Piri Thomas Denise M. Wilms - Essay

Denise M. Wilms

(Contemporary Literary Criticism)

Stylistically, these storied reminiscences [in Stories from El Barrio] suffer from restraints imposed by a writer not totally at home with a juvenile audience. They also lack the breadth of vision of, say, [Nicholasa Mohr's El Bronx Remembered]…. But there's a pervasive, gut-level honesty that breaks through that thin veneer of stiffness; personalities emerge intact, and pace is fluid. The stories, whether humorous, touching, or tragic, strongly voice their settings; their concerns … sharply present the barrio's multifaceted character. Street language is restrained and unexploitive. This is warm-serious-funny blend, authentic and stronger for it. (pp. 620-21)

Denise M. Wilms, "Children's Books: 'Stories from El Barrio'," in Booklist (reprinted by permission of the American Library Association; copyright 1978 by the American Library Association), Vol. 75, No. 7, December 1, 1978, pp. 620-21.

This lame collection of stories [in Stories from El Barrio] ranges from "The Three Mosquiteers," a callous account of three proud Tenderfoot Boy Scouts and their comedown in the Jersey swamps, to "The Blue Wings and the Puerto Rican Knights," with grimmer content … but a tone that never comes to terms with the material. The flat, first-person reminiscence about a 16-year-old getting all dressed up to impress a visiting girl from Puerto Rico is as vacuous as the character, toward whom Thomas assumes a gently mocking tone. The shameful memory of getting a "konk," or hair-straightening job, deals with a phenomemon of some historical interest, but Thomas' ending fails to make a story of it. There is also a boy's asinine fantasy of a night visit from a flirtatious, mini-skirted old crone and a gay devil (yes, Old Scratch himself), and a sentimental story about two "Amigo Brothers" who must fight each other in a Golden Gloves match. That's all, except for two episodes, both confessions of petty theft, which Thomas puts into verse form perhaps because even he recognizes that there's not enough there for a story.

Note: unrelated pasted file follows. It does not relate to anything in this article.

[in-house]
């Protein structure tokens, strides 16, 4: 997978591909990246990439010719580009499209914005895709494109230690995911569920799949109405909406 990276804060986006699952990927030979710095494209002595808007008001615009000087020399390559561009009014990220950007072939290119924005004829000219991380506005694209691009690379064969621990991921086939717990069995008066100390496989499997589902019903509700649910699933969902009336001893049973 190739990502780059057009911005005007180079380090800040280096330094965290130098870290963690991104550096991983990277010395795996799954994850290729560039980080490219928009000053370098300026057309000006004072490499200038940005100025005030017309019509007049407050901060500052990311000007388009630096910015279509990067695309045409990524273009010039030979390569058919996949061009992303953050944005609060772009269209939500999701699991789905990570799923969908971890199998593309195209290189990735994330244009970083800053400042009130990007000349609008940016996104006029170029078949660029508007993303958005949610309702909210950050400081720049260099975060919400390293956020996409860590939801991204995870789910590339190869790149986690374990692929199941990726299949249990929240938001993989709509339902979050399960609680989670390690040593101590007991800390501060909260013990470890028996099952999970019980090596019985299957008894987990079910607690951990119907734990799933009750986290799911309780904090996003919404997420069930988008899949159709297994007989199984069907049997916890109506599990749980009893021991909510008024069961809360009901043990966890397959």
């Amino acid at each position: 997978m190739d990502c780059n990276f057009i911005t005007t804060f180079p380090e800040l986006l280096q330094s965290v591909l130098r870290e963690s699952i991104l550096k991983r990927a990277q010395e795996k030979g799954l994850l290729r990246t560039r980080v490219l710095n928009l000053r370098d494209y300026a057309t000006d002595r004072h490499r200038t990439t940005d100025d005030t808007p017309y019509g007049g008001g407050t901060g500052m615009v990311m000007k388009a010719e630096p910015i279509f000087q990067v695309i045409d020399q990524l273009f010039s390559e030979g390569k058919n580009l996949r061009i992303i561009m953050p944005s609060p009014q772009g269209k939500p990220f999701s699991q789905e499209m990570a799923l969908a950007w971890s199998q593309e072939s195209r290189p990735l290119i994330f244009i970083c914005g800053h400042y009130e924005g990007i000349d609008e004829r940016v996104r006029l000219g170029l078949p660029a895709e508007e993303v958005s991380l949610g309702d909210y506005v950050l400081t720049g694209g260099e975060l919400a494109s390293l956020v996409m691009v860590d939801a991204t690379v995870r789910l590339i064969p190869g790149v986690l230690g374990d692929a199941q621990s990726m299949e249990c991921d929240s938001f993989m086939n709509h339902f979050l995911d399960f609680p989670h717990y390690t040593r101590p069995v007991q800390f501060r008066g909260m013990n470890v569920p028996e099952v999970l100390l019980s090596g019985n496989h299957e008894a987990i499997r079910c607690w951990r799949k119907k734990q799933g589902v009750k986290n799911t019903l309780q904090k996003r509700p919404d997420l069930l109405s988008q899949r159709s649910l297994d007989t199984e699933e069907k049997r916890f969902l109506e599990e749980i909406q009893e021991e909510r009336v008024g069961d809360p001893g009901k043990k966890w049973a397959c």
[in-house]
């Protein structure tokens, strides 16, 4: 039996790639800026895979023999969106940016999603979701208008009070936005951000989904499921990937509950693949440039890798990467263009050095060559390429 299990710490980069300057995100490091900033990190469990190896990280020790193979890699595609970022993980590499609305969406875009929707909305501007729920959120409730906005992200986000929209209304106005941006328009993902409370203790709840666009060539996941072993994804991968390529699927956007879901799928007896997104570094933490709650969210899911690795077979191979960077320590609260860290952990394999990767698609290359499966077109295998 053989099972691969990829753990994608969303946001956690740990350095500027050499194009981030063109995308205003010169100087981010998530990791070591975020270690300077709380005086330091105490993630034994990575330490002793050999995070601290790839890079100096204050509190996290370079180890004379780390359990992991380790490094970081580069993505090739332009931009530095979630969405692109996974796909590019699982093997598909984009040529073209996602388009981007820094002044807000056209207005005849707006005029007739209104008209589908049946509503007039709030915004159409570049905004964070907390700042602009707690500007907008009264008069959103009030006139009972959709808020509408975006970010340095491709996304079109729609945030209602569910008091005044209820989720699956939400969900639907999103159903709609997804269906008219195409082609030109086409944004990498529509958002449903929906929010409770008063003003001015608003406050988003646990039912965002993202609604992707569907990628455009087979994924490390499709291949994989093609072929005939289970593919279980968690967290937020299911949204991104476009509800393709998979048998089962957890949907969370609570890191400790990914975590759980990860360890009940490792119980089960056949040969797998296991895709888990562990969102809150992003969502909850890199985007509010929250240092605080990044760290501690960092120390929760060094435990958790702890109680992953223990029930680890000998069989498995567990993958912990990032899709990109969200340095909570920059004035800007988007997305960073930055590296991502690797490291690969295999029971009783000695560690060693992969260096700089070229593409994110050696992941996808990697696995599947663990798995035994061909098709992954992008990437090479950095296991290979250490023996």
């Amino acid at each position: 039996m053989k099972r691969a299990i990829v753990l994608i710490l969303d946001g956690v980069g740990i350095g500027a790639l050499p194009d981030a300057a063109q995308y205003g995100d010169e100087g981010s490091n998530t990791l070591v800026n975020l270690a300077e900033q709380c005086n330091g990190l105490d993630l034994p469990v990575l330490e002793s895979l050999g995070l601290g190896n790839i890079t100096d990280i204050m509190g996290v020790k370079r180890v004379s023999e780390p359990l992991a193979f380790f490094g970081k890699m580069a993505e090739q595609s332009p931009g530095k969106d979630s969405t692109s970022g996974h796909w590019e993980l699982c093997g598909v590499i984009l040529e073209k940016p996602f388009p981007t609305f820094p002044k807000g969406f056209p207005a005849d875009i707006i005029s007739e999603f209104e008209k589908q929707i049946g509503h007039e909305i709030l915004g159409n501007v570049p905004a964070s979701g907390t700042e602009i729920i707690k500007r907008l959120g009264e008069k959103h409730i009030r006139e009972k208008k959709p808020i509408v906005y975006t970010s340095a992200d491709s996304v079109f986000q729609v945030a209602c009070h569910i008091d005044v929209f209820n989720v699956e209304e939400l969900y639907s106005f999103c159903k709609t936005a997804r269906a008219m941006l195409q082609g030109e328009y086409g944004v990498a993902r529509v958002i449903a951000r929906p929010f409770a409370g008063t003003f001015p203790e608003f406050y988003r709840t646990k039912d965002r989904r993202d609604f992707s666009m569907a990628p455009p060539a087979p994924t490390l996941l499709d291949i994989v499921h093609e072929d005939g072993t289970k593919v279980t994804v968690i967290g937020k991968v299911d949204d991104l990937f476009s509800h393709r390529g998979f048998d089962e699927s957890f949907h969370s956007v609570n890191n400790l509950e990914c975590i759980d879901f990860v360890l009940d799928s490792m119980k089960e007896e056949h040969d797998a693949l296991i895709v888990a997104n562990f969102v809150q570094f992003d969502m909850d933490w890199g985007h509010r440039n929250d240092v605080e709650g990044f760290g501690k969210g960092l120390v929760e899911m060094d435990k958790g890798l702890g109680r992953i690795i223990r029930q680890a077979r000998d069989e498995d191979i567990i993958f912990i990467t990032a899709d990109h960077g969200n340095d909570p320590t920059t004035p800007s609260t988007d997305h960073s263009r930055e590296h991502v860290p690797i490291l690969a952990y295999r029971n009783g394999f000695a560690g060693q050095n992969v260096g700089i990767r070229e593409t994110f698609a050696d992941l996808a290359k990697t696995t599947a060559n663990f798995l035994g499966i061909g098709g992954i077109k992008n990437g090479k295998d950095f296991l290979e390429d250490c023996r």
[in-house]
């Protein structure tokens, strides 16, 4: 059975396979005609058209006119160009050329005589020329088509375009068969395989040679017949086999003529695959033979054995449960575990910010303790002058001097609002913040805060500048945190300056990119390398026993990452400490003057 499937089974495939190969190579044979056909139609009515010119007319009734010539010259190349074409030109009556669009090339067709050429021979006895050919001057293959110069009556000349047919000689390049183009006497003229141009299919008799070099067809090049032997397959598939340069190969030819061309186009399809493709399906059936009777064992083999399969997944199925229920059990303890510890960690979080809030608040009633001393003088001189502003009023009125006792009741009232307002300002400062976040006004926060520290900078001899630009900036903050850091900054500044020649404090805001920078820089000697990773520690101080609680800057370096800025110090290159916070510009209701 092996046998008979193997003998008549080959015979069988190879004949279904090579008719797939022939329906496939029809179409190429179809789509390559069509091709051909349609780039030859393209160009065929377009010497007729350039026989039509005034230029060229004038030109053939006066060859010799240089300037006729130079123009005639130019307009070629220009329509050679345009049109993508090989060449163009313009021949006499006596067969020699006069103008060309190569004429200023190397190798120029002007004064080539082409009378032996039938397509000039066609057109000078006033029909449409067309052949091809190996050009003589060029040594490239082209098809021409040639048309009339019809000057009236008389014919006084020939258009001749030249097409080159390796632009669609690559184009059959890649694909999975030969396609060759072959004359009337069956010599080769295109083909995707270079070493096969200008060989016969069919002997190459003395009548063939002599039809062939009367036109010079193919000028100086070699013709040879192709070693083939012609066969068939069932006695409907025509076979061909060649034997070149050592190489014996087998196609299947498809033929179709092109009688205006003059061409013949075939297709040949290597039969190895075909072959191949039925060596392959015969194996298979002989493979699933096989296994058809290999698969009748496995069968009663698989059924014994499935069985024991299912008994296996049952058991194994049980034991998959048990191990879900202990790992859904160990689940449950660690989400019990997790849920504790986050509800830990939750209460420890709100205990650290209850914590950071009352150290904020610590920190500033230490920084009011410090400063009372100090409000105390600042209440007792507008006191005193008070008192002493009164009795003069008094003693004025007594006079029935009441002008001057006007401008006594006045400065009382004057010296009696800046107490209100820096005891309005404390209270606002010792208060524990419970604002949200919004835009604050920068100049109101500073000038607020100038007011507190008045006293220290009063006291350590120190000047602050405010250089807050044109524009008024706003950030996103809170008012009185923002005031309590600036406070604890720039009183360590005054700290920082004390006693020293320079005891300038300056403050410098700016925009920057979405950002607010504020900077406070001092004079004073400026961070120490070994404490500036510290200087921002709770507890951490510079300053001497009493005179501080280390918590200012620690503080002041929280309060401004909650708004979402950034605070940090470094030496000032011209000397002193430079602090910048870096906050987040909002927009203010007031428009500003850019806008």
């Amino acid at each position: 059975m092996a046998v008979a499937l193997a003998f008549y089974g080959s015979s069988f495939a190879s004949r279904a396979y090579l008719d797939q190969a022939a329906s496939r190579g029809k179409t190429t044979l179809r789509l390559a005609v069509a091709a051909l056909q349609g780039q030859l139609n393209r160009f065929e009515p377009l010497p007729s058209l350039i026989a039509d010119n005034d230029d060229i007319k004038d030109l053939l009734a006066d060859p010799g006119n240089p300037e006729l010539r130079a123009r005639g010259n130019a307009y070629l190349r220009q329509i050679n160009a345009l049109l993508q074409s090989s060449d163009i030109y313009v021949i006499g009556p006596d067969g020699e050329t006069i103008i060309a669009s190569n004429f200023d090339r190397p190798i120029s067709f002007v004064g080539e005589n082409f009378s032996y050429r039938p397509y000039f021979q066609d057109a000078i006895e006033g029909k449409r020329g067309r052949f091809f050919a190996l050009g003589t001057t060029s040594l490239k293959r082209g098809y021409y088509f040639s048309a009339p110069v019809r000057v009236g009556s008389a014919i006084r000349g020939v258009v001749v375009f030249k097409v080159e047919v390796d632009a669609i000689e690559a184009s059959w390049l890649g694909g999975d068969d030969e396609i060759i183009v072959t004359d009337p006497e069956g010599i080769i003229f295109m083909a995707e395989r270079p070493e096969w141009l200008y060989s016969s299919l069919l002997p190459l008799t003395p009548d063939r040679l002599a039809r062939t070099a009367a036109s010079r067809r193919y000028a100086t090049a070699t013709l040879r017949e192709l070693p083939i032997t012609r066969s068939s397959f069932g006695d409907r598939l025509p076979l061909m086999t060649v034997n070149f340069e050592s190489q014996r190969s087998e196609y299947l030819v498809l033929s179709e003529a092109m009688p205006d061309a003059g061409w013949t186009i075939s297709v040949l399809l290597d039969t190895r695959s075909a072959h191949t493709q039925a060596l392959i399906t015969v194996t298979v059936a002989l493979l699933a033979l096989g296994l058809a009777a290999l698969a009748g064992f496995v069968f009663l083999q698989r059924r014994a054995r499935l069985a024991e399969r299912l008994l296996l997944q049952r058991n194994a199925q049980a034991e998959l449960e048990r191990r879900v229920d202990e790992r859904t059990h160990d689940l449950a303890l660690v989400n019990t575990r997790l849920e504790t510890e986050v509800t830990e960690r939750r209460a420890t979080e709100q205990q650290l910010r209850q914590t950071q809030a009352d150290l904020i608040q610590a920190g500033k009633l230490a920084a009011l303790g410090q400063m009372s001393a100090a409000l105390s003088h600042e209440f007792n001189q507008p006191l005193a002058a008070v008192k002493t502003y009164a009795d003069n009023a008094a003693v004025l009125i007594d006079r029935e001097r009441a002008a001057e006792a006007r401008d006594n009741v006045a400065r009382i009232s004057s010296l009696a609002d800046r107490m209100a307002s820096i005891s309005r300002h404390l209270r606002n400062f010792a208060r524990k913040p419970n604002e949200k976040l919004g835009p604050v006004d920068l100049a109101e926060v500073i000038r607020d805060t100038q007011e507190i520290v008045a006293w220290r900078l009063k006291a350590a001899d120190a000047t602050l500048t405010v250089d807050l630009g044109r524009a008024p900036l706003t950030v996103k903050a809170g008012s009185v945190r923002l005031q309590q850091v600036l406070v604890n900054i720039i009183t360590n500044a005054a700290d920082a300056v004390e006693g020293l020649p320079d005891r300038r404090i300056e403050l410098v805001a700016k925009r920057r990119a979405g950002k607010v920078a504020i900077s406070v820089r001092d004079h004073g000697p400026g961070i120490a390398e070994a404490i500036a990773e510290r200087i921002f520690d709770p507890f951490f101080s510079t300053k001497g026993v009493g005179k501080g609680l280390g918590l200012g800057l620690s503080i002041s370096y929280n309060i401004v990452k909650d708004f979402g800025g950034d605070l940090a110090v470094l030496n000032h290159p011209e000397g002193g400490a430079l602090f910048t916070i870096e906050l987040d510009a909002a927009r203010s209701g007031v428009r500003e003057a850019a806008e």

"Older Fiction: 'Stories from El Barrio'," in Kirkus Reviews (copyright © 1978 The Kirkus Service, Inc.), Vol. XLVI, No. 24, December 15, 1978, p. 1364.